A primary market offer may relate to different financial instruments, including transferable securities, units in collective investment schemes, money market instruments and derivative instruments.
Digital Securities Exchanges
One of the services listed in the Investment Services Act is that of ‘operation of a multilateral trading facility (MTF)’, which requires a licence issued in terms of the Investment Services Act for such service to be provided in or from within Malta.
A multilateral trading facility is a trading platform which brings together the buying and selling interest of multiple third-party potential buyers and sellers of financial instruments in a system and in accordance with non-discretionary requirements. An MTF does not include bilateral systems where an investment firm enters into every trade on its own account, as opposed to acting as a riskless counterparty interposed between the buyer and the seller.
A Digital Securities Exchange is an MTF which facilitates third party buying and selling of securities and other financial instruments structured in the form of DLT assets (i.e. Digital Financial Instruments). Where a person operates an MTF for the buying and selling of financial instruments in or from within Malta, a Category 3 Investment Services Licence is required. Correspondingly, where the assets traded on an MTF are Digital Financial Instruments, the operator of such Digital Securities Exchange requires a Category 3 Investment Services Licence.
Security Token Offerings
The Financial Instrument Test (FIT) introduced by the MFSA in accordance with the VFA Act helps distinguish between Digital Financial Instruments and other types of DLT assets. Where Digital Financial Instruments have the characteristics of “transferable securities”, then such Digital Financial Instruments may be considered as security tokens which are offered to the public through a security token offering (STO) event.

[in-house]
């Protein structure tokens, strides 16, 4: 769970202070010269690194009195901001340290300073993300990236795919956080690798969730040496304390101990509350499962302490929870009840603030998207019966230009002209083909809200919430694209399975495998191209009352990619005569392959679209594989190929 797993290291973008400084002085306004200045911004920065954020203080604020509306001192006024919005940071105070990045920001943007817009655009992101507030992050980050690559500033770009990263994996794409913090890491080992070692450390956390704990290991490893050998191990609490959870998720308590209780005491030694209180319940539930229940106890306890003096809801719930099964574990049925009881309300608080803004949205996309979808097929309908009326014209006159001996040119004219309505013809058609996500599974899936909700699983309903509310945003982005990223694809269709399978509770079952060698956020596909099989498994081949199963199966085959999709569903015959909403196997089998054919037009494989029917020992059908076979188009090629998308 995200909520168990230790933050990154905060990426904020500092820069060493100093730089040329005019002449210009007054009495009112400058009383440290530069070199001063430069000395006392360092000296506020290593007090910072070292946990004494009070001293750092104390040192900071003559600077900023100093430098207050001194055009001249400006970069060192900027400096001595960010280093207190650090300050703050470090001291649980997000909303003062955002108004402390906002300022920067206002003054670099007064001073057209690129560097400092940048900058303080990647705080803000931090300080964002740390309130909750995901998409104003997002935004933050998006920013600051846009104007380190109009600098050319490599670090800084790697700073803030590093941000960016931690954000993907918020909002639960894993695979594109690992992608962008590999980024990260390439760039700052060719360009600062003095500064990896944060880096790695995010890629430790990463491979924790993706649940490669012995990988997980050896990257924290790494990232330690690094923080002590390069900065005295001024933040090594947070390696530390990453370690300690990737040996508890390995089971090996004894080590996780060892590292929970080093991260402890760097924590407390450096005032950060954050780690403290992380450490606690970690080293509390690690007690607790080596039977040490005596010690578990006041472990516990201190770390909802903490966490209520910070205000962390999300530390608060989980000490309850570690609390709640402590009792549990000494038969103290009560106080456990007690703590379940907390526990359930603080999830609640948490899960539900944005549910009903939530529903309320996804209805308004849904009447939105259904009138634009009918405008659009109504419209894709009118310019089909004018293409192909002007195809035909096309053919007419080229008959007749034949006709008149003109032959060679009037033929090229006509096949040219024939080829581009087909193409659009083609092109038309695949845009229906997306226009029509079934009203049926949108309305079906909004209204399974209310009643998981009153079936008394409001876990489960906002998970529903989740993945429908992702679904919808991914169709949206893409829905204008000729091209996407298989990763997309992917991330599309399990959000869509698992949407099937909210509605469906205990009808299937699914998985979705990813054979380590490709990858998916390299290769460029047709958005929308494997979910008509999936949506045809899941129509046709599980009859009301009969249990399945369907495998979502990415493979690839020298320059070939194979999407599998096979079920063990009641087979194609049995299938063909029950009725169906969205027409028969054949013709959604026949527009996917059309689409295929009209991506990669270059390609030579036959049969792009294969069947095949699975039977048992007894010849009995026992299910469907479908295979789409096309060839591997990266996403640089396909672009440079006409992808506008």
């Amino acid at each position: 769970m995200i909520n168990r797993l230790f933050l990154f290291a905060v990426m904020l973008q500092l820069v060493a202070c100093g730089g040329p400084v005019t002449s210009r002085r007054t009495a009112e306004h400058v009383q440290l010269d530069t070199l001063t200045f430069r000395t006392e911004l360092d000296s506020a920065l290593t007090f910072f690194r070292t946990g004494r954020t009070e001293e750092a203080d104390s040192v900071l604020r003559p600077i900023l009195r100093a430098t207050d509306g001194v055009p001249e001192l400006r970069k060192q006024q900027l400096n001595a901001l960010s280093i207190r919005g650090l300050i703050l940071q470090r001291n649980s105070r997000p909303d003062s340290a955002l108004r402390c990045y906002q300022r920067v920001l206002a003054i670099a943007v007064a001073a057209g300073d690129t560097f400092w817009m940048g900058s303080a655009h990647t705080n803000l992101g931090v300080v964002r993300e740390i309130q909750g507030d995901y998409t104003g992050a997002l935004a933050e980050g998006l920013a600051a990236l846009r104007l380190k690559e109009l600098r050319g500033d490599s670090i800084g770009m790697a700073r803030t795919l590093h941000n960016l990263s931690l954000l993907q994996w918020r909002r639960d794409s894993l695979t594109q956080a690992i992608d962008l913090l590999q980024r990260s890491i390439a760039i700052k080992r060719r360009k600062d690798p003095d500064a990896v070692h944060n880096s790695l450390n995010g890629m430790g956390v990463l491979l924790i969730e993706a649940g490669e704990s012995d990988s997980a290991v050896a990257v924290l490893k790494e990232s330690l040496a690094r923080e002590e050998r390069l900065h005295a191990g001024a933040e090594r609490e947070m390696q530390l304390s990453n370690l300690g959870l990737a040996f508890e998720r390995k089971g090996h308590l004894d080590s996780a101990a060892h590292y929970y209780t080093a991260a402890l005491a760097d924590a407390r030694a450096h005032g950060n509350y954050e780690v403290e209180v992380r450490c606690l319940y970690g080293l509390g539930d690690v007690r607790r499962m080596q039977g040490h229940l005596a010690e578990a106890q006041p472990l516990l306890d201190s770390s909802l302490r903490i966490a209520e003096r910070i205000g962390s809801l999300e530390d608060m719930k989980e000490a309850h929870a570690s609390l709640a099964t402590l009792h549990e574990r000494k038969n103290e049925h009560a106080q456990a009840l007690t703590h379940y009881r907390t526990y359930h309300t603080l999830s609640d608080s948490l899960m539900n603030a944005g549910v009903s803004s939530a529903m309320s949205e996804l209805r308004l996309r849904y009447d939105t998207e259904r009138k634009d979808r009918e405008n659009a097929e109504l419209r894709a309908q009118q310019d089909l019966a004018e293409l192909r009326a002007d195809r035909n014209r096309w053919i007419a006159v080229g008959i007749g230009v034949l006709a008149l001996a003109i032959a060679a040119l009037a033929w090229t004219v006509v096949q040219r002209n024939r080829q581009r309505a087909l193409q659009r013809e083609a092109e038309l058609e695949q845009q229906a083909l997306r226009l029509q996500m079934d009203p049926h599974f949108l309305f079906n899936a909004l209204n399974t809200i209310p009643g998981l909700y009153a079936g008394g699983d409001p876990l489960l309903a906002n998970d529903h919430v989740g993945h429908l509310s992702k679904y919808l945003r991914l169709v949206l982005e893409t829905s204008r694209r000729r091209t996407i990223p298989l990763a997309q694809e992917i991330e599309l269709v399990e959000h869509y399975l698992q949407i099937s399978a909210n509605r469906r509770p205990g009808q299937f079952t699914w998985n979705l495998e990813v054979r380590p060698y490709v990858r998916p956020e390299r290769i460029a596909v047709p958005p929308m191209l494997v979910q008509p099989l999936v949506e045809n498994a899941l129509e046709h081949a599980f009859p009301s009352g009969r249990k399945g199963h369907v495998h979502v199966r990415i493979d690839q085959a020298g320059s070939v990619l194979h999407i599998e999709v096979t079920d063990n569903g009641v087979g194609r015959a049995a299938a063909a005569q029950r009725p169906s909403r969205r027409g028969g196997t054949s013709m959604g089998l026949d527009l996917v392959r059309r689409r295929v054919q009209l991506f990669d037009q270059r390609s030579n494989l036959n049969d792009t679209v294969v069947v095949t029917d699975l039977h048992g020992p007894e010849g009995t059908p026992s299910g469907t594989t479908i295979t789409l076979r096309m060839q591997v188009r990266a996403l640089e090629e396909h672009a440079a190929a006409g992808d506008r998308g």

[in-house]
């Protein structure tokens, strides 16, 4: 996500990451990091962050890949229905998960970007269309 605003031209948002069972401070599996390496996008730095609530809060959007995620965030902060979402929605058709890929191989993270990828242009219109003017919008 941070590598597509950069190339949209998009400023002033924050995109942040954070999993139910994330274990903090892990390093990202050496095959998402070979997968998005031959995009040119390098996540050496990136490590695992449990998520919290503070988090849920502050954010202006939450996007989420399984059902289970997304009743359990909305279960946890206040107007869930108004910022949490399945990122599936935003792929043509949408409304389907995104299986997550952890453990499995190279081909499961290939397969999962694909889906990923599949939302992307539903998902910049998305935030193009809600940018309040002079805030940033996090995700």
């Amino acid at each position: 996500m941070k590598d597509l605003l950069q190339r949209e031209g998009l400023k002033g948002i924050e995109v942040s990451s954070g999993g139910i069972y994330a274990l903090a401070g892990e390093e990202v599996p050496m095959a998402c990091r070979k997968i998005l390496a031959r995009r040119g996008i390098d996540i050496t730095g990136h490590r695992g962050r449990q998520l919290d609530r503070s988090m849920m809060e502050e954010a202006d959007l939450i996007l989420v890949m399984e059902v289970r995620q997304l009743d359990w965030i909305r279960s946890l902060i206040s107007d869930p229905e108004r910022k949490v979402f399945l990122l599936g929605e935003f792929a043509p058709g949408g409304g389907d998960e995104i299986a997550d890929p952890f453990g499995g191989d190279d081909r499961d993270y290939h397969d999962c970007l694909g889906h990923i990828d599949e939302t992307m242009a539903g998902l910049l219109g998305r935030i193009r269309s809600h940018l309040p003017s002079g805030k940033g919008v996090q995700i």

A traditional transferable security being offered to the public would be subject to the regulatory requirements, particularly those under the Prospectus Regulation. Accordingly, when an issuer intends to issue security tokens in and from Malta, the issuer is subject to the procedures and obligations regulating public offerings of traditional transferable securities.
Where security tokens are offered to the public through a prospectus, the offering documentation must meet the requirements set out in the Second Schedule of the Companies Act. Once it is approved by the MFSA, the prospectus may be made available to the public by the issuer.
An approved prospectus in Malta allows the issuer to offer its security tokens in the other EU member states. Besides that, security tokens present multiple benefits, such as the cost-effective transfer, efficient cross-border trading, and provides greater liquidity compared to traditional transferable securities.
Besides security tokens, another form of Digital Financial Instrument falling under the definition of financial instruments under MiFID is units of collective investment schemes that are issued in the form of DLT assets.
Therefore, a traditional collective investment scheme may be established in Malta in terms of the traditional investment services licensing regime but offers its units to the public in the form of DLT assets (i.e. being based on DLT or on the blockchain).
The fact that the units of a collective investment scheme are DLT assets (i.e. tokenised), does not exempt the collective investment scheme from any legislation, rules or regulations applicable to collective investment schemes in Malta as further explained in the Funds Section. The tokenisation of units in collective investment schemes may be a technical solution opted by such schemes to provide an innovative and cost-effective solution to its investors, and for better liquidity and more efficient cross-border trading. Our legislation already provides for the dematerialisation of shares and therefore technically it already supports the issue of digitised units of collective investment schemes.